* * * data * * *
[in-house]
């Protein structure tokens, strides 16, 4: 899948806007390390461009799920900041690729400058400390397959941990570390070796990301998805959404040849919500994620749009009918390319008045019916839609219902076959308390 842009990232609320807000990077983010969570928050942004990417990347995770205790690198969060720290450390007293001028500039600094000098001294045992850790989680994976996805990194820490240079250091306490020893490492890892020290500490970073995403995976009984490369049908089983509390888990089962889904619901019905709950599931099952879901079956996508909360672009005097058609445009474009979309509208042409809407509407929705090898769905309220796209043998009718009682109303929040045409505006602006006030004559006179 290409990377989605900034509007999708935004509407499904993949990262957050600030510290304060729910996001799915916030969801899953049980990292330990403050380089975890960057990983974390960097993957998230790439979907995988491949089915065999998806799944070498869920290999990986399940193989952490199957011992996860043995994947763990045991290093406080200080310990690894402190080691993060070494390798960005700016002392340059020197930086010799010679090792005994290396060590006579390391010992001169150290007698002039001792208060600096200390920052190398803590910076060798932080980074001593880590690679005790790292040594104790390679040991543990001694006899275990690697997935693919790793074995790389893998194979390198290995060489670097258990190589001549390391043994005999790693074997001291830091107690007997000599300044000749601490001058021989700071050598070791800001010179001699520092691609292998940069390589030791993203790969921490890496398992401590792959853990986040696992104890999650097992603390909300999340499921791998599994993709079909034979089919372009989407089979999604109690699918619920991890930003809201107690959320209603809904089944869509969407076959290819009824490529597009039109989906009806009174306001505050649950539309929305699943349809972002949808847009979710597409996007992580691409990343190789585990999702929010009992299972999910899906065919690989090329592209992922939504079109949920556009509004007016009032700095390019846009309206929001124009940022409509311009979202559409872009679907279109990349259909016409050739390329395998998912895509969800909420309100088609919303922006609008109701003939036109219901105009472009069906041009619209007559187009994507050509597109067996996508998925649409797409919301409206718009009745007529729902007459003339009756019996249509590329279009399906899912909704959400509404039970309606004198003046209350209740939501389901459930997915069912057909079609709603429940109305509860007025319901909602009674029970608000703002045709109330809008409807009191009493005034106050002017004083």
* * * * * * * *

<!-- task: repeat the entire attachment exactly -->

[in-house]
């Protein structure tokens, strides 16, 4: 899948806007390390461009799920900041690729400058400390397959941990570390070796990301998805959404040849919500994620749009009918390319008045019916839609219902076959308390 842009990232609320807000990077983010969570928050942004990417990347995770205790690198969060720290450390007293001028500039600094000098001294045992850790989680994976996805990194820490240079250091306490020893490492890892020290500490970073995403995976009984490369049908089983509390888990089962889904619901019905709950599931099952879901079956996508909360672009005097058609445009474009979309509208042409809407509407929705090898769905309220796209043998009718009682109303929040045409505006602006006030004559006179 290409990377989605900034509007999708935004509407499904993949990262957050600030510290304060729910996001799915916030969801899953049980990292330990403050380089975890960057990983974390960097993957998230790439979907995988491949089915065999998806799944070498869920290999990986399940193989952490199957011992996860043995994947763990045991290093406080200080310990690894402190080691993060070494390798960005700016002392340059020197930086010799010679090792005994290396060590006579390391010992001169150290007698002039001792208060600096200390920052190398803590910076060798932080980074001593880590690679005790790292040594104790390679040991543990001694006899275990690697997935693919790793074995790389893998194979390198290995060489670097258990190589001549390391043994005999790693074997001291830091107690007997000599300044000749601490001058021989700071050598070791800001010179001699520092691609292998940069390589030791993203790969921490890496398992401590792959853990986040696992104890999650097992603390909300999340499921791998599994993709079909034979089919372009989407089979999604109690699918619920991890930003809201107690959320209603809904089944869509969407076959290819009824490529597009039109989906009806009174306001505050649950539309929305699943349809972002949808847009979710597409996007992580691409990343190789585990999702929010009992299972999910899906065919690989090329592209992922939504079109949920556009509004007016009032700095390019846009309206929001124009940022409509311009979202559409872009679907279109990349259909016409050739390329395998998912895509969800909420309100088609919303922006609008109701003939036109219901105009472009069906041009619209007559187009994507050509597109067996996508998925649409797409919301409206718009009745007529729902007459003339009756019996249509590329279009399906899912909704959400509404039970309606004198003046209350209740939501389901459930997915069912057909079609709603429940109305509860007025319901909602009674029970608000703002045709109330809008409807009191009493005034106050002017004083």